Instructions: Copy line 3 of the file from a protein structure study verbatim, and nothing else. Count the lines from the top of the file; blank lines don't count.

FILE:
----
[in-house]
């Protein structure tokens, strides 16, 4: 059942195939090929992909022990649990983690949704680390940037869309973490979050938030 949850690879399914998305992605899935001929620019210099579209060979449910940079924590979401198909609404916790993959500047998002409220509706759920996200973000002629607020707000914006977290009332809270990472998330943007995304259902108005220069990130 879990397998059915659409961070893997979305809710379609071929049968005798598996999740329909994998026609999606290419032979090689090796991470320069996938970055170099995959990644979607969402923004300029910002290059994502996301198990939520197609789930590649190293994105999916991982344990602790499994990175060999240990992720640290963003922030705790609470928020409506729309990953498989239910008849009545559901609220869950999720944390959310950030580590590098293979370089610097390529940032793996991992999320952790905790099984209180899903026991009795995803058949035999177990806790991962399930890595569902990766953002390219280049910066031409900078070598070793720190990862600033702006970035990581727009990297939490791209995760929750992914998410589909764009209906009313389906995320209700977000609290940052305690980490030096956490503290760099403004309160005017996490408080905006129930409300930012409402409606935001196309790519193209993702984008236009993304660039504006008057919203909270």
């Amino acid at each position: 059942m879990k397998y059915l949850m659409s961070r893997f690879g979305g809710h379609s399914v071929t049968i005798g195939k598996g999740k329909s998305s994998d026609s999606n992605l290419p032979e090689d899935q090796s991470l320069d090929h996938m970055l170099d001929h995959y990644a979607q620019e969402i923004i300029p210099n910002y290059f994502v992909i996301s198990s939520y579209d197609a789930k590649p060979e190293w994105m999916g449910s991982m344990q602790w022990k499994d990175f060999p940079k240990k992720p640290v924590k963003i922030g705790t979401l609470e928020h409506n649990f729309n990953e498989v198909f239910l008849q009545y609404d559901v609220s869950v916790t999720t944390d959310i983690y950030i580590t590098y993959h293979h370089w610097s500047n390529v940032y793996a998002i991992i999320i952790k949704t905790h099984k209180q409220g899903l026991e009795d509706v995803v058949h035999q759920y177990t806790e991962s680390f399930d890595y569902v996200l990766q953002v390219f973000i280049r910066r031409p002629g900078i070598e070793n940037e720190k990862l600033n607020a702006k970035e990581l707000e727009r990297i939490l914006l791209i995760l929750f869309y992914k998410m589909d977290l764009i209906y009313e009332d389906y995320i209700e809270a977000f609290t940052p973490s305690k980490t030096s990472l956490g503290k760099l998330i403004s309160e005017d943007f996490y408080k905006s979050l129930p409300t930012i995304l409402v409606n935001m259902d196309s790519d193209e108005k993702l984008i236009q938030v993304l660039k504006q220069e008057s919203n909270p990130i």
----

């Amino acid at each position: 059942m879990k397998y059915l949850m659409s961070r893997f690879g979305g809710h379609s399914v071929t049968i005798g195939k598996g999740k329909s998305s994998d026609s999606n992605l290419p032979e090689d899935q090796s991470l320069d090929h996938m970055l170099d001929h995959y990644a979607q620019e969402i923004i300029p210099n910002y290059f994502v992909i996301s198990s939520y579209d197609a789930k590649p060979e190293w994105m999916g449910s991982m344990q602790w022990k499994d990175f060999p940079k240990k992720p640290v924590k963003i922030g705790t979401l609470e928020h409506n649990f729309n990953e498989v198909f239910l008849q009545y609404d559901v609220s869950v916790t999720t944390d959310i983690y950030i580590t590098y993959h293979h370089w610097s500047n390529v940032y793996a998002i991992i999320i952790k949704t905790h099984k209180q409220g899903l026991e009795d509706v995803v058949h035999q759920y177990t806790e991962s680390f399930d890595y569902v996200l990766q953002v390219f973000i280049r910066r031409p002629g900078i070598e070793n940037e720190k990862l600033n607020a702006k970035e990581l707000e727009r990297i939490l914006l791209i995760l929750f869309y992914k998410m589909d977290l764009i209906y009313e009332d389906y995320i209700e809270a977000f609290t940052p973490s305690k980490t030096s990472l956490g503290k760099l998330i403004s309160e005017d943007f996490y408080k905006s979050l129930p409300t930012i995304l409402v409606n935001m259902d196309s790519d193209e108005k993702l984008i236009q938030v993304l660039k504006q220069e008057s919203n909270p990130i």